Debriefing ZenDoodle

There is much to process in my mind and spirit after a packed 10-day combo academic/family gig including ideas to process for future implementation AND family drama to release/let go. ZenDoodle to the rescue: a contemplative artsy theology with (for me) no rules, no bindings, no restrictions. Here I'm experimenting with Gelly Roll "moon" pens (which have more fluidity than my beloved Soufflé pens) on 6x6" black paper. Mixing designs and layering colors while my mind reflects and proceeded the recent 10-day-stretch.

I started by using a lead pencil and putting a dot at each corner and then connecting the dots to create a parameter border. Then I doodled a "string" using the lead pencil which then provides the shapes to fill with layers of ZenDoodling.

Artful Synthesis (AAR) Academic Conference

A road trip home from an academic conference is a great opportunity to do some "car art" reflection to synthesize the highlights of learning and to identify goals upon return home. I glued pieces of the program (of lectures I'd attended) tou art journal and filled the page with flower doodles using colored pencils. Each flower represents a major area of goal setting as it has emerged from the conference. I then labeled each flower the the main them. I'll follow up later to further delineate goals for each category.

Travel Journal Art Entry: Let Me See

Guest artist Lynn worked the theme "dejame ver " (let me see) with mixed media and a totally different combination of materials than what I'd put together with the same theme.

Washi tape was used to represent I-10 from San Antonio to San Diego on a previously prepared background of a Gelli Art mono print. This was embellished using oil pastels "big and loose".

The mixed media includes shapes indicative of each state travelled through.

Dejame Ver; Let Me See Travel Journal Entry

During a recent road trip from TX to CA we listened to Pimsleur's Spanish II & the lesson included "Dejame ver" which means let me see. This became the theme for a mixed media journal reflection on what we saw during the road trip.
Washi tape created the "road" & I included words cut from a (destination) tourist magazine to name key themes. 

I opted to switch the perspective from normal journal view to that of the road; seared in the car driving in I-35 from East to West. I continued to add layers to capture the essence of the road trip b

Travel Art in the Hotel Room

Zendoodling is an easy travel art to do in a hotel room. Here guest artist Lynn is mixing Zentangle with doodling using the moon version of Gelly Rolls pens mixed with Soufflé pens on black 6" squares. Peaceful morning meditation art.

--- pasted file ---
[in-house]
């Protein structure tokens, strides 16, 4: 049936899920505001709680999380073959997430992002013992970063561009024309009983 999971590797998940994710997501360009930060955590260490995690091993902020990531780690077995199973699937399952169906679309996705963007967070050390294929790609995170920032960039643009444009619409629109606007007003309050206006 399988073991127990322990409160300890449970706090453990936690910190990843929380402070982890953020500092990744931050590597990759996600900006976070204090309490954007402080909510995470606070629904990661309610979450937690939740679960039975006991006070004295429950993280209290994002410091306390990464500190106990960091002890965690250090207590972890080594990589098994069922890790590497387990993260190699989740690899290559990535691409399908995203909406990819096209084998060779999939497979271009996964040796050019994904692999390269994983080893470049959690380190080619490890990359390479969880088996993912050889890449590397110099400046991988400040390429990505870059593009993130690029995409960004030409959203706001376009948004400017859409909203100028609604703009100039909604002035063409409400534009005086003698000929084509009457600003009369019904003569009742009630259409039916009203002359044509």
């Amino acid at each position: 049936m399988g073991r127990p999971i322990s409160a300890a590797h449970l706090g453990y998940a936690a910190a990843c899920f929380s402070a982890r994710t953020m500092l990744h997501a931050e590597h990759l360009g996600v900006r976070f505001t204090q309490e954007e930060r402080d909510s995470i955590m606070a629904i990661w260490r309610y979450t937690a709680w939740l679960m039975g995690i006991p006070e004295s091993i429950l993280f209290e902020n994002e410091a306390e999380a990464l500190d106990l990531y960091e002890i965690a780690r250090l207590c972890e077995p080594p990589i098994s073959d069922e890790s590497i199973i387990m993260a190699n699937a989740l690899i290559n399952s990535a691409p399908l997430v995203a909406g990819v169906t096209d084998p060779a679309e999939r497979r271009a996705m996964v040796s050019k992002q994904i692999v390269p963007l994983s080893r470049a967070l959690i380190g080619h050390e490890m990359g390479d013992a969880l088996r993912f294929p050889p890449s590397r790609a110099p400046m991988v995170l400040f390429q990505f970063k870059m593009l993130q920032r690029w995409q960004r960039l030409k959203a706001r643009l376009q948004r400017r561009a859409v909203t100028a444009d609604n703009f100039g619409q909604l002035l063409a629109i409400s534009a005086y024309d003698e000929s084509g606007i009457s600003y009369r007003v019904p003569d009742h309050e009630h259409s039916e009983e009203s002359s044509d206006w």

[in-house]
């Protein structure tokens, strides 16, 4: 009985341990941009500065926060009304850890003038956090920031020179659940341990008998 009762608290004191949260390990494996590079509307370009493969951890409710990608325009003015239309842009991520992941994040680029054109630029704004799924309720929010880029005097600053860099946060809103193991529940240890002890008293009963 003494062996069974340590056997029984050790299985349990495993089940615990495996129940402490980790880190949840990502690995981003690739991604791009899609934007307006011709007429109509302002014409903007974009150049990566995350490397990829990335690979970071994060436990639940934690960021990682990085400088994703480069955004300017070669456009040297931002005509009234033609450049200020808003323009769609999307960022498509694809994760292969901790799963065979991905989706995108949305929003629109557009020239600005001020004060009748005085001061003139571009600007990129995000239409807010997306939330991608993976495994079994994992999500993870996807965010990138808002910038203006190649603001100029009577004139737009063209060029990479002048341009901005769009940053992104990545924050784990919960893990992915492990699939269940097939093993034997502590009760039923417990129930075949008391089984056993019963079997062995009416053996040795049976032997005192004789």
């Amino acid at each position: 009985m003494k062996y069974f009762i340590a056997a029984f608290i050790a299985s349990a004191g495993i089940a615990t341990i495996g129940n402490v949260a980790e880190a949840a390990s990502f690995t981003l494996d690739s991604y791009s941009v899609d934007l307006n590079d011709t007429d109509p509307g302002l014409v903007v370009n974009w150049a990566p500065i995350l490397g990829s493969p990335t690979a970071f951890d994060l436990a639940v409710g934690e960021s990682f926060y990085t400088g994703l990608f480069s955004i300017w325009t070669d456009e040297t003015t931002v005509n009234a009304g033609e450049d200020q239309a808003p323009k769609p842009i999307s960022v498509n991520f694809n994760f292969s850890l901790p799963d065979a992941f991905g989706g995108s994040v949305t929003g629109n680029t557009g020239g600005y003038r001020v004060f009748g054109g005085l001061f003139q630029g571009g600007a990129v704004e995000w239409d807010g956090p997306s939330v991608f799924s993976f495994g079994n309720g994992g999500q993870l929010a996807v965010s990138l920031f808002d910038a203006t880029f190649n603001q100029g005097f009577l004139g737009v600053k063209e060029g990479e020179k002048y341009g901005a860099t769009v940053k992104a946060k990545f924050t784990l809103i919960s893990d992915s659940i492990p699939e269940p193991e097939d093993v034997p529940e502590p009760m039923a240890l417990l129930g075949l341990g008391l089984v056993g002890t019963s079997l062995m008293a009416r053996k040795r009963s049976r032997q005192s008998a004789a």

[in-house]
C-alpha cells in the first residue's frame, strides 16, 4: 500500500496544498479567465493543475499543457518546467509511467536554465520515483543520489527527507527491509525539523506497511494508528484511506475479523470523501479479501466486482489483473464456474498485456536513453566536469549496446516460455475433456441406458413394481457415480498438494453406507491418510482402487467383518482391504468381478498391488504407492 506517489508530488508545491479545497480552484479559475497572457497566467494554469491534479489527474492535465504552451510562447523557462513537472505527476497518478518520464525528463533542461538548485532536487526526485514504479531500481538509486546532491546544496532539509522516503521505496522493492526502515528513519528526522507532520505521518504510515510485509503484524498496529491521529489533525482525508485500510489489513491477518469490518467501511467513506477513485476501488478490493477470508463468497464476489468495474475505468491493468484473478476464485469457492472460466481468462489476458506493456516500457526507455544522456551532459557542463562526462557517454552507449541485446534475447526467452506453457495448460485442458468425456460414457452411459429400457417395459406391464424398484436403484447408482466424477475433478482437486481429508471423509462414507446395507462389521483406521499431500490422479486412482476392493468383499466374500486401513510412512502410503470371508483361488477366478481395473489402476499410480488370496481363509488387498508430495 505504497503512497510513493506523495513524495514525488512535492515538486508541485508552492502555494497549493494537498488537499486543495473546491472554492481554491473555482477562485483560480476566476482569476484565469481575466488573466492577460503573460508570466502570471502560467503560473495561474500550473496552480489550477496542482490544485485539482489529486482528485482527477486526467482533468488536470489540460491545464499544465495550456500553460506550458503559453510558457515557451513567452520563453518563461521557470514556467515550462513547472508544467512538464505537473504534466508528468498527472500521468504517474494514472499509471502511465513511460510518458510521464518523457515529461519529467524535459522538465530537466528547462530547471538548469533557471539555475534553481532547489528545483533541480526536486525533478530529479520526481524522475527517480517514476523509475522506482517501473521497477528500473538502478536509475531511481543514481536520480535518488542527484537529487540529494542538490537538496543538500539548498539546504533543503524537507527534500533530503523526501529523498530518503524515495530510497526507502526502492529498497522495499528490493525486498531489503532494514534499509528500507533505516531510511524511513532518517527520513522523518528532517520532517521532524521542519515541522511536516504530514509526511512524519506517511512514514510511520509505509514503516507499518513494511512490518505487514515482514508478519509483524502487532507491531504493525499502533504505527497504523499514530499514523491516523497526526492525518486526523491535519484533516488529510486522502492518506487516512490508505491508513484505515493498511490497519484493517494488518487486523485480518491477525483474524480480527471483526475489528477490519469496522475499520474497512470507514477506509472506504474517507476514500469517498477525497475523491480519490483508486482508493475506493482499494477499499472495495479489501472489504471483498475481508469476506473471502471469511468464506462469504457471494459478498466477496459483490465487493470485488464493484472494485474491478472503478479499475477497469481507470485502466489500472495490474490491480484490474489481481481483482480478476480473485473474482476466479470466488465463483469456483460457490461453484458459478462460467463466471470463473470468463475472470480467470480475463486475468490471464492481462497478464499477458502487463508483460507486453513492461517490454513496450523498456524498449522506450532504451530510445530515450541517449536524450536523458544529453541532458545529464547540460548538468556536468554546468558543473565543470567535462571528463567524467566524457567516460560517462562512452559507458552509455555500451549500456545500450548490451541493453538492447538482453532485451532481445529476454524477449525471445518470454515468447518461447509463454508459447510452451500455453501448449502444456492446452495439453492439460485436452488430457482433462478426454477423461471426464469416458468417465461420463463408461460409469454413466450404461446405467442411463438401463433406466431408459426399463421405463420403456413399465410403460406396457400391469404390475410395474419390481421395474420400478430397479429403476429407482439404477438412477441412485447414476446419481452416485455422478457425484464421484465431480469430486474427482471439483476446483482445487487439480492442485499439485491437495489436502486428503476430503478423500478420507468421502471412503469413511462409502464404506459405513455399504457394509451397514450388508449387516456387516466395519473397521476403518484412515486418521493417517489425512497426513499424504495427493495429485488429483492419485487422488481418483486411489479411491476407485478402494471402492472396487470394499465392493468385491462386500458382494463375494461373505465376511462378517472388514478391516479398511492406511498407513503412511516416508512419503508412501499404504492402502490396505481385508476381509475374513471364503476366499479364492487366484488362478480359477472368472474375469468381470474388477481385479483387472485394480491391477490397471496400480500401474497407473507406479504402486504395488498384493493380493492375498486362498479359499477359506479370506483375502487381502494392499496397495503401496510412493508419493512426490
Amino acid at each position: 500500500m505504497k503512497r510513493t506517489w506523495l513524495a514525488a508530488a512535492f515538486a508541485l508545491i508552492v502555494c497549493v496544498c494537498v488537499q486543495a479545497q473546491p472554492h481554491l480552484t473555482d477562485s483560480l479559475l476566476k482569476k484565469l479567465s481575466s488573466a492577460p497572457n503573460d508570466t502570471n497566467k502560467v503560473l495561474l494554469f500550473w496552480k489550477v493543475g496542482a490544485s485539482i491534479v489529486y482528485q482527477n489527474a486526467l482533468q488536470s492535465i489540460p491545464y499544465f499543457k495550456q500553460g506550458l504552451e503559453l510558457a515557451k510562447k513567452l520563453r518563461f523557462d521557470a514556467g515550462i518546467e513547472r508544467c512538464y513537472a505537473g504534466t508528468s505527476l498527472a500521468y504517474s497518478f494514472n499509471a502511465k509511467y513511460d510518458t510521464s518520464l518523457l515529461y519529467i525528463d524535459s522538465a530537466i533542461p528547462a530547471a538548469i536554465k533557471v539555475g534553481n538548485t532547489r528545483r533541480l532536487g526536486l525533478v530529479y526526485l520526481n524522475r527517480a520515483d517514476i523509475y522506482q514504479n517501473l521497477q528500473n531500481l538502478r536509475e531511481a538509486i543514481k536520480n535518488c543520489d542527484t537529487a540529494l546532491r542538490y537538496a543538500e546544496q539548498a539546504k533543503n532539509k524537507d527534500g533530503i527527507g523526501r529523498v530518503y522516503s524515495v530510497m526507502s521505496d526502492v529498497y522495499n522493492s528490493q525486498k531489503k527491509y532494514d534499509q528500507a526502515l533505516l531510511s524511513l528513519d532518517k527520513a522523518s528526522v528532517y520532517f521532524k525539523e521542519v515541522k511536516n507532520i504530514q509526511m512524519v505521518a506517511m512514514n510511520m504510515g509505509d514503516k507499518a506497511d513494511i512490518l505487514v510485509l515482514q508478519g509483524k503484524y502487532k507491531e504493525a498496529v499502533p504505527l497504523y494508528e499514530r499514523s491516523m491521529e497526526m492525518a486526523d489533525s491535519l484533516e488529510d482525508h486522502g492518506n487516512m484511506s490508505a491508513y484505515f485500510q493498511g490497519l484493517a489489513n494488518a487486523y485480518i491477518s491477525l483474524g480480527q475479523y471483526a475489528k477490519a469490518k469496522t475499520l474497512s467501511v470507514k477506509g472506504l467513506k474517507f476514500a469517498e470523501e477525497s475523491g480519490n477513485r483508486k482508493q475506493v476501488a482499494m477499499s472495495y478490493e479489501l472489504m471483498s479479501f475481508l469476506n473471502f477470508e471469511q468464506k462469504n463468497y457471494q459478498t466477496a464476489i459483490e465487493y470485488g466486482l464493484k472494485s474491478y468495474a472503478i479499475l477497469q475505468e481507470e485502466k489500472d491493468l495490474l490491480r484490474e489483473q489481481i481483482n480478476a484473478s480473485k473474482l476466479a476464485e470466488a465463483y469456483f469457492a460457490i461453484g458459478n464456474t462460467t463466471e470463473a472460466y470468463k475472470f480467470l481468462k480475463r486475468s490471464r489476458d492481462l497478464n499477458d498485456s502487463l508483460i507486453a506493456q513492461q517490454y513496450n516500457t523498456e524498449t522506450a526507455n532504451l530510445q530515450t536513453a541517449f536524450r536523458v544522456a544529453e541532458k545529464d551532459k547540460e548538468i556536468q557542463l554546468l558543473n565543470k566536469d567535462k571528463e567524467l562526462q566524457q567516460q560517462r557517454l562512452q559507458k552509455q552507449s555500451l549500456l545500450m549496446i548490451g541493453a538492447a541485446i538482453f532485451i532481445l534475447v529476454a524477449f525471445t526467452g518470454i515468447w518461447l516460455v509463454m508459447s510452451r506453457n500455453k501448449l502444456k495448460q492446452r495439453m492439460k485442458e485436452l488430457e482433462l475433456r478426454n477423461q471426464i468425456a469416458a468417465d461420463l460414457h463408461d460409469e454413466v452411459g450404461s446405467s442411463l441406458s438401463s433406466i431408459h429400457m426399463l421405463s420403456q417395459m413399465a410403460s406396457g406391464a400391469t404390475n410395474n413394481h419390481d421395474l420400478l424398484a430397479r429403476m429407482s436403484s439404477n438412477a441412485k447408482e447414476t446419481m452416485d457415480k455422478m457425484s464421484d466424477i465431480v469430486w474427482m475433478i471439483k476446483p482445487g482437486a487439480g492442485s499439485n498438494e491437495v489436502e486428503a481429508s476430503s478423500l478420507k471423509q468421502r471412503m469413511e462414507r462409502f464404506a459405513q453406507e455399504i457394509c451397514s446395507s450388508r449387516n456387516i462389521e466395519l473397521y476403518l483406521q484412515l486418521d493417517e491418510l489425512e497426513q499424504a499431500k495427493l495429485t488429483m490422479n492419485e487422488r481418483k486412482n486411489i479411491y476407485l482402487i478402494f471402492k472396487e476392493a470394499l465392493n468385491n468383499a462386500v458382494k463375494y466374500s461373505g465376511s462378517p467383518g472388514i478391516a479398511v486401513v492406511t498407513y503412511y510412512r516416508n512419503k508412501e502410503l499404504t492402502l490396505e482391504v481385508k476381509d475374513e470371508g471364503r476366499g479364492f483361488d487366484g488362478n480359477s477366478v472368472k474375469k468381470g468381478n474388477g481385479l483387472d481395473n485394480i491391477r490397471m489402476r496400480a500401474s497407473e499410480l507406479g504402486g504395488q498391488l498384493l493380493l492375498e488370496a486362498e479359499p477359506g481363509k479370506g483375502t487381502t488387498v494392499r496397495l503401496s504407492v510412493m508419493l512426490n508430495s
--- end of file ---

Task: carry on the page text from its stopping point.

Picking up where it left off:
Experimenting with Materials and Adding 'Middles'

I tend to spend too much time making generic backgrounds and not enough time going back and thoughtfully adding layers of reflections...until recently. Experimenting with new materials is a perfect opportunity to back through your working art journal and add bits and pieces here and there to journal pages which have previously (perhaps) been considered "done."
 When it is "time" to experiment with a new art supply I place the designated material on top of my art easel as my reminder that NOW it is time to use this supply that I probably purchased SEVERAL months earlier. When I'm to the point that it has been ridiculous that I haven't taken time to use the new media then it becomes time to experiment and to add bits of layers in previously "done" journal pages. It also is an excellent opportunity to revisit when I "am" in reflection on a particular event/entry. In the examples here I was playing with the Gelatos I had bought while visiting my son and his wife in Portland, OR in April (SEVEN months ago). I flipped through my journal and looked for little moments that I could add to using the Gelatos which are a water soluble waxy-type stick which can be applied directly to stamps, spritzed with water, and then pressed on journal page which is somewhat porous. If it is too wet and/or not porous enough then the imprint just makes a runny mess! When done with a light spritz of water and pressed on a porous page it creates a subtle mark and another layer of art.